Gear Review – MSR Whisperlite Stove

In a previous comment to Irishdutchuncle I promised to review a stove for him. This is the MSR Whisperlite and it’s probably one of the best backpacking stoves I’ve ever found for cold weather operations. Propane and some of the other gas fuels out there don’t work that well in cold weather.  This runs on liquid fuel and works great even in the coldest of temps.
MSR Whisperlite
As you’ll see in the video this is not a stove you want to light in your tent, so be warned. Also, I’m still playing around with different video formats, music, and what not, so I hope it’s not too “over the top.” I’m going to start referring to this as my “unscripted video productions” because I just wing it and I since I normally don’t talk all that much tend to fumble around sometimes.  What usually happens is that I’m in the woods with ten minutes to spare so I whip out my phone and make an impromptu video about something. Believe it or not I actually have a couple of decent cameras and a tripod, but rarely carry them around because they’re a pain.  You’ll see me set my phone in the snow, drop it, and do other unkind things to it as I make more of these little vids. Anyway, apologies for the unprofessional videos.  I’ll try to force myself to bring my better camera along to give a better production. Comments?  Ideas? Sounds off below! -Jarhead Survivor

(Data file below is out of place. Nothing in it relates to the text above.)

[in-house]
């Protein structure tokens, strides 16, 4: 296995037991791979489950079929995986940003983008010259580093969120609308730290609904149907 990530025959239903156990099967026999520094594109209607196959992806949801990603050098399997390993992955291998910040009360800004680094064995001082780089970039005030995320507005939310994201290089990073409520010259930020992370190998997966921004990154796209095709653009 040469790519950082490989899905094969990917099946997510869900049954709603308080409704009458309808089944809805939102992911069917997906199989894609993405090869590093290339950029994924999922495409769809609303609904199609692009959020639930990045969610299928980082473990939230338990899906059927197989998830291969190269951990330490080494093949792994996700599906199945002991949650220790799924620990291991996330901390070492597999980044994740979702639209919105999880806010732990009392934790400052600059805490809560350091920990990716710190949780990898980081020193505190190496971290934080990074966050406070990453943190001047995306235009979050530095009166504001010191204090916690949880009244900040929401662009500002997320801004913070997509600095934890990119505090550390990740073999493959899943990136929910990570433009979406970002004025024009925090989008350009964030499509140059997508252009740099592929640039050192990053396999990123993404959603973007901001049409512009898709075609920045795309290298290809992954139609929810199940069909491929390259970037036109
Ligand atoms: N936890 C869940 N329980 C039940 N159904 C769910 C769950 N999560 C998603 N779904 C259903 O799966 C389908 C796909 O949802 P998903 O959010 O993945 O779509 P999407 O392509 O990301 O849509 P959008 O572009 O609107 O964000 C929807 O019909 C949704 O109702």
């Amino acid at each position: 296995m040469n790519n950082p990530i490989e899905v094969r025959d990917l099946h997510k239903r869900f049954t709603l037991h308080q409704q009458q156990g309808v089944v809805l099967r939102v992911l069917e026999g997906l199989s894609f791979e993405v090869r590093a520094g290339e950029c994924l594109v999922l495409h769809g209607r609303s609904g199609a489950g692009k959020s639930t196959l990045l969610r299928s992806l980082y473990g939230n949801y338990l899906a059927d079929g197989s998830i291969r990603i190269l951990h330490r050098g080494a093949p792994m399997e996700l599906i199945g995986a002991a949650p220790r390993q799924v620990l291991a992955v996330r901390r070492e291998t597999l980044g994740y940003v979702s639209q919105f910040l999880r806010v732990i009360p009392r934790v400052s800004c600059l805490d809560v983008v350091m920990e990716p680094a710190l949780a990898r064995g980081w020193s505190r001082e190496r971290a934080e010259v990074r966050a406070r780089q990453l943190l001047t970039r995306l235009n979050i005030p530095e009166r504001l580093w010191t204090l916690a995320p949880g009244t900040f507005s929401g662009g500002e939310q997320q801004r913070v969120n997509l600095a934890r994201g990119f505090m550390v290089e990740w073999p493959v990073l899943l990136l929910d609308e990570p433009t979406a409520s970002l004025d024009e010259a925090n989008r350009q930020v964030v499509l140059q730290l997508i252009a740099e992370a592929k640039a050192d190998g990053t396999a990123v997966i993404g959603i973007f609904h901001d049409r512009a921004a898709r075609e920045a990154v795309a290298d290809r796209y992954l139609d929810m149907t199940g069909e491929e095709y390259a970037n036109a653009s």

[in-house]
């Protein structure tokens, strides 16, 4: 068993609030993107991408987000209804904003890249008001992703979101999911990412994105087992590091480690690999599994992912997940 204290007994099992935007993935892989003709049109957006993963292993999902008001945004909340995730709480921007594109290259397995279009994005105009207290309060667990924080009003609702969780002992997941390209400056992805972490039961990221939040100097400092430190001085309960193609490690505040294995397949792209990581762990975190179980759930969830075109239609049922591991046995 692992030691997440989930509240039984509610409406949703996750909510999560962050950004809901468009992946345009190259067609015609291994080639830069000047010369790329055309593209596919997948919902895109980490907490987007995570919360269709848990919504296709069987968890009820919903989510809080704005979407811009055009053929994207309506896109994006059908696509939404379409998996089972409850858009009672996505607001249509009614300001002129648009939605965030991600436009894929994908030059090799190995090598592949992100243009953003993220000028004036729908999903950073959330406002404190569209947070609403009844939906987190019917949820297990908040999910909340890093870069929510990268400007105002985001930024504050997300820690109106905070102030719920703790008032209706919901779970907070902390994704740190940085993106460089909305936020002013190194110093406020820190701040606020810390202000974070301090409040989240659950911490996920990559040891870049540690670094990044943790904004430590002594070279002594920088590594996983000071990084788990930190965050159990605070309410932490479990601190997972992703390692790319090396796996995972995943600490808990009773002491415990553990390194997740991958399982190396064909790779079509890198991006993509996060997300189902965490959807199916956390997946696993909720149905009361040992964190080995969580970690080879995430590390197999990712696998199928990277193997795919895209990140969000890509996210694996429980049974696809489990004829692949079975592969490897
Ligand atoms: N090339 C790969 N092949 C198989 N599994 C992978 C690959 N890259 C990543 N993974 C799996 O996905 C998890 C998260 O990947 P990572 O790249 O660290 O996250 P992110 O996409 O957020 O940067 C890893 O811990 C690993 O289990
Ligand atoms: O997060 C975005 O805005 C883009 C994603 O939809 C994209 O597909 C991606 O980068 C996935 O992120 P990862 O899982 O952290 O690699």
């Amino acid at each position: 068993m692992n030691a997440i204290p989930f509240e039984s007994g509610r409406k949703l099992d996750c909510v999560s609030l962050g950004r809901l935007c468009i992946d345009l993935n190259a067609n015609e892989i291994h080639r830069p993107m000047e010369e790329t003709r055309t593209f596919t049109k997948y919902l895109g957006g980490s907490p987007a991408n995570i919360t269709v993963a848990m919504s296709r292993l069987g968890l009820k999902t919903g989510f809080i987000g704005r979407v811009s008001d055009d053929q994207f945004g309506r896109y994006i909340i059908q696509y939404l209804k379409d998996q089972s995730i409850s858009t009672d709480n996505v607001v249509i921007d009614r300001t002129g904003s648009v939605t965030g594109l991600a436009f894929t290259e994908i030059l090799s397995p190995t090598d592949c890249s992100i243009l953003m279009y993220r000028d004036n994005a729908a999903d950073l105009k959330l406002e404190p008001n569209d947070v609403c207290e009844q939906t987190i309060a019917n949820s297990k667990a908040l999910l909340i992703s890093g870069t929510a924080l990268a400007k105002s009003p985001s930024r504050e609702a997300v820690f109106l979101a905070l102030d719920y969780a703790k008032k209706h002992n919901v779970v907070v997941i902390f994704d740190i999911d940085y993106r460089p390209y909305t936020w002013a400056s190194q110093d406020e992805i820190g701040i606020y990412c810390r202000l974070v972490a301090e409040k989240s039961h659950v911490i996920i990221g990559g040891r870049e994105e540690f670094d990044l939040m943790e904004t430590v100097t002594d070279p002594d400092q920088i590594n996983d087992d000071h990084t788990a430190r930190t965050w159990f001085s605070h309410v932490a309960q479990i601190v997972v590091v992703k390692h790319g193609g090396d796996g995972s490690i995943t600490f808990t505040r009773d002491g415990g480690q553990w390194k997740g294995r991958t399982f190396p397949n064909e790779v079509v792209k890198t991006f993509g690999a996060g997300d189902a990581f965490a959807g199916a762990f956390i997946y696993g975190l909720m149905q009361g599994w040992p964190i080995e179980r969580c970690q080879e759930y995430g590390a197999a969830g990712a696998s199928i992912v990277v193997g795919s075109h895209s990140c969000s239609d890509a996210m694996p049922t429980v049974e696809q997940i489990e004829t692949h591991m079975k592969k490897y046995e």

29 comments… add one
  • Ray January 25, 2013, 8:47 am

    I have an OLD brass SVEA stove -small ,light, easy to use -no pumps ,hoses, or ding-ding fuel bottles . Just put a few drops a fuel in the grove at the base of the burner ,light the fuel,wait a few secs. for it to pressureize and open the valve. Uses almost any liquid fuel and will boil a canteen cup of water FAST. That little red stove looks good ,let us know how it hold up over time .

    • Jarhead Survivor January 25, 2013, 4:20 pm

      That sounds like a handy little stove, Ray. I’ll look it up.

      • Ray January 25, 2013, 9:37 pm

        Jarhead , My stove is an SVEA 123 made between 1960 and 1970 (they started making the 123 in 1955 ,mine was made in the ’60s) Its the first true “ultralight stove” . Cause of the way it lights they will fire up even at high allt. and very low temps.

  • smokechecktim January 25, 2013, 10:47 am

    For backpacking I still use a supercat stove with a small steel bottle of 100% alcohol. 2 tablespoons of alcohol can boil 2 cups of water in a couple of minutes.

    • Jarhead Survivor January 25, 2013, 4:19 pm